They should have built the House of Mirrors in every city in India. People would forget to work, brush, eat … much less everything else other than to pay their daily visit to the place. Oh and how enthralled they would be! They would see themselves differently! The fat would be thin! The thin would be fat! The drooped would become tall again! And the hairless would remain the hairless.
Since someone figured out that putting mirrors all around the place was not really their cup of tea, somewhere along the past, they discovered a more suitable placebo.
They decided to call it many things. But someone creativity-deprived person spake Bollywood, and thus it was born.
A little frustating etymology here: Anyone who has been to Mumbai knows that the city is known much less for its woods than its traffic and Bhel Puri. And I wonder why the Orange brigade forgot to change Bolly to Molly when they changed Bombay to Mumbai.
So it’s Mollypuri for me and everyone cares to read any further.
What does this industry give us? The answer to that question is very interesting. The next time you enter a movie theater, briefly glance back at the people in the row behind you before the movie begins. A bunch of normal squabbling, cell-phone chatting people that you would find in any movie hall.
Once the lights go out and the hero comes and bangs up some poor guy who got paid to fall over for the guy with an extra digit, turn around and look at those people in the glow of the ‘tinsel’ light.
Ah! Not the same people are they? You can see their lips smiling in unison. Their mouths would part together and the frowns would come in a rapid Mexican wave. They are transcending into a world that they know they will never be in, but something that they can live for a few hours on the movie screen.
Take my word for it! Each member of the audience can easily identify themselves with the hero and heroine easily. And in real life, the association continues. How many times have we found ourselves asking ourselves right after a movie ‘What would Aamir do in this situation’? Have you noticed that when people come out of the movie hall after watching Superman Returns, the average walking and driving speed tends to be a noticeable shade higher?
Taking a specific example, the audience did not like Kabhi Alvida Na Kehna for a variety of reasons. The said reason was that it was a touchy issue that people found didn’t quite go well with popcorn and coke. But I imagine the real reason is that there was a huge identity crisis in the movie. It was that the audience could not identify with a single character in the movie. Who was the hero/heroine in the movie after all? Who was the villain who got beaten up? Karan Johar went ahead and portrayed people as they are, shades of grey et all.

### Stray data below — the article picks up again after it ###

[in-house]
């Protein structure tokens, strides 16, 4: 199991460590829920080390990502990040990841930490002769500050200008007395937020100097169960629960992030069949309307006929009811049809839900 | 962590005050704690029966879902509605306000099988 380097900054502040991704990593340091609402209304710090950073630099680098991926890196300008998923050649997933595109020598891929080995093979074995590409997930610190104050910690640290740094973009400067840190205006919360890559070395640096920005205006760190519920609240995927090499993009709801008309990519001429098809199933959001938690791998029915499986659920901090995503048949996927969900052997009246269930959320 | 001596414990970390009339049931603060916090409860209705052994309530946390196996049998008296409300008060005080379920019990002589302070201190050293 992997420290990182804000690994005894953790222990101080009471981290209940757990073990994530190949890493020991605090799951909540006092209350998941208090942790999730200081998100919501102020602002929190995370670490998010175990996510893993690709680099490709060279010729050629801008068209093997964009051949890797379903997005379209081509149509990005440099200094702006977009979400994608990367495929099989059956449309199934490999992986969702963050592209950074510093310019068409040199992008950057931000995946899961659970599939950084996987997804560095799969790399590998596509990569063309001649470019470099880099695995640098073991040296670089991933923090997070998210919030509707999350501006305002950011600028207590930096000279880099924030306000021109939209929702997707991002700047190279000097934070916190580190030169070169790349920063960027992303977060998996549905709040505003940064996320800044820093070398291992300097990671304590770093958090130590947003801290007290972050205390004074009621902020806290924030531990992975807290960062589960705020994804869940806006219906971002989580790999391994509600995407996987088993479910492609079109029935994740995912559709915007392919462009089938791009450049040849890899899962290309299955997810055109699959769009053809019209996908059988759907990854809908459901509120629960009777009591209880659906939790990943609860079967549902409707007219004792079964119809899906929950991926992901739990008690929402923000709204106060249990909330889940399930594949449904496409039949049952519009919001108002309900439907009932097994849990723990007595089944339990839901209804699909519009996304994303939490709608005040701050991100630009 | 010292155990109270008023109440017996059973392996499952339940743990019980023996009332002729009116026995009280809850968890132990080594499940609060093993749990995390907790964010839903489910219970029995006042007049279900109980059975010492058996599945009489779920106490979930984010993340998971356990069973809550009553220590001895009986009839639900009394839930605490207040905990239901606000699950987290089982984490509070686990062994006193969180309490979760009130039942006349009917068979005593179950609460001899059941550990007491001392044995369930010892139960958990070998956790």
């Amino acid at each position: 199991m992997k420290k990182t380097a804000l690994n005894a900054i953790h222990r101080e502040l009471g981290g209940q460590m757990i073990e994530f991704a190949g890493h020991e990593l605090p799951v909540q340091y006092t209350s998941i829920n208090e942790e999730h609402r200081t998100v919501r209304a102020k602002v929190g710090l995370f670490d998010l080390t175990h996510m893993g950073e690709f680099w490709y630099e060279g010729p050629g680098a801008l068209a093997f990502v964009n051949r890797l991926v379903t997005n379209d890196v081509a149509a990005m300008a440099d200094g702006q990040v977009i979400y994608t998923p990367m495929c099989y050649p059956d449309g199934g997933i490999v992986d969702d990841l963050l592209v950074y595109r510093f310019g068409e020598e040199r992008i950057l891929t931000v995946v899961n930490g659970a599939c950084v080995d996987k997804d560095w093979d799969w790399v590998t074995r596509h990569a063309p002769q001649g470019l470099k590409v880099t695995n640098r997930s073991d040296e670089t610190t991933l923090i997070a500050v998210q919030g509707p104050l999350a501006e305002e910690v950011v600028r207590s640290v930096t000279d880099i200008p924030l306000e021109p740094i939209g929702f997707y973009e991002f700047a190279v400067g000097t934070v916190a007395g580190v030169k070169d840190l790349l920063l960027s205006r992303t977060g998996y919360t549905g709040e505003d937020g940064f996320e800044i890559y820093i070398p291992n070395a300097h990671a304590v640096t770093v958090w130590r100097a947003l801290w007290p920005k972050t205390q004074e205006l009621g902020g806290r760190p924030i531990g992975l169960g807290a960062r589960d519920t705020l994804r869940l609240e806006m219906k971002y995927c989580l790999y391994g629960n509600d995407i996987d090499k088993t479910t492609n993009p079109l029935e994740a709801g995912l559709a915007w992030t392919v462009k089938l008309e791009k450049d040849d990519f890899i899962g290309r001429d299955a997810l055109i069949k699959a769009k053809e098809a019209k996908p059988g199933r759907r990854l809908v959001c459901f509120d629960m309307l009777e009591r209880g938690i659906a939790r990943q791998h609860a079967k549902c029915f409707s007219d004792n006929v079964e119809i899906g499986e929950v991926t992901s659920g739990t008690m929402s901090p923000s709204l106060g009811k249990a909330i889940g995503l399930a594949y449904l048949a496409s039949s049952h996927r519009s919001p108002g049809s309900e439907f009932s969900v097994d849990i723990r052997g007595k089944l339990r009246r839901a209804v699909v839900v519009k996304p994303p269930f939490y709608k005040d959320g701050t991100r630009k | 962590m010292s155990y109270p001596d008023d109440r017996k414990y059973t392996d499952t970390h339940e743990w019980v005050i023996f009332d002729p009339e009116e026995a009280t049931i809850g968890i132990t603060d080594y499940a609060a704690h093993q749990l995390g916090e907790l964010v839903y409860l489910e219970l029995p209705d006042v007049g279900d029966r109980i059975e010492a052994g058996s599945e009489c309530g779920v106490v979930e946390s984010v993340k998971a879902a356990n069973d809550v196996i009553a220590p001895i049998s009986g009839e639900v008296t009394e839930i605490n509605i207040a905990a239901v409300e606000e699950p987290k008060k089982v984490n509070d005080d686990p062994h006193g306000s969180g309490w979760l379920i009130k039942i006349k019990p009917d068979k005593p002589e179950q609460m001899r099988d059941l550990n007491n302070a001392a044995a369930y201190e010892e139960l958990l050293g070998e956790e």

The audience had no one to look up to. No one to identify with. No one to sympathise or cheer for. They trick mirrors had been taken away. They were looking at themselves.
Nothing is more prevalent in Hindi movies than the concept of eternal, omnipresent and ever-dependable love. It pervades everything. From the posters to the songs to the theme to the title to the subtitle to the dialogues to the the fights. There are two ways to look at this over-prevalence of love in the movies of today.
Point 1. An unimaginative set of producers and paraphernalia who sit down and discuss thus
Producer: “Let’s call it Tuje Dekha Tho …”
Music Director: “That’s great. People will remember Kajol and SRK running in green and yellow fields. Acha hai“
Producer: “How do we start it?”
MD: “First song – Hero proposes to heroine (melody); second song – item number – Hero’s ex at a bar; Third song – Hero’s dog dies (tragedy) and so on..”
Producer: “Wah! That’s it.”
Storywriter: “Maybe we can base it around something .. like a bank robbery?”
Producer: “That’s right. We’ll have a shot of the bank every 15 minutes!!”
Not quite, you may say. Must how many movies unfailingly stick to the same plot? If the story repeats and producers are sane, then the real reason has to be point 2.
Point 2. Love sells.
In this age of censorship, love is as far as they can go. And love is also a good enough excuse to do a lot of other things. You didn’t think we’d realise eh, Emraan? Love (and by love I refer to the a natural way of falling in love, where boy meets girl, sparks fly – you know the routine) is something that the our hypocritical junta revel in as long as its on 70mm. Bring the same drama into their living rooms and all the Oscar performances for Best Actor/Actress in a negative role wouldn’t be enough for them.
If love is such a nice thing to enjoy on the screen, why are we Indians opposed to enjoying it ourselves or letting others enjoy it? Its because the line between the reality that we are in and the reality that we don’t mind enjoying for a couple of hours is manned by one powerful man.
The ticket collector at the gate of the cinema hall.
Here’s an interesting fact (Venky are you listening?) :
The word hypocrisy derives from the Greek hypokrisis, which means “acting out”. Hypokrisis applied to any sort of public performance , hypokrites was a technical term for a stage actor.
There you have it. The next time you meet Hritik just tell that his last movie was the most hypocritic performance from him that you have ever seen so far.
Strike me down if he doesn’t blush.
Bottom line: We live in a dream. Not realising that can be injurious to the health as it is seriously associated with heart problems.
P.B. Whether or not you liked this post, did you notice that whenever I referred to the Indian public, your mind automatically went “Oh! Them! He’s not talking about me”. Good news: You’re not a hypocrite. Bad News: You just have double standards.
As for me, I’ll press publish on the screen and go watch a nice Hindi love story. I’m every bit the hypocrite!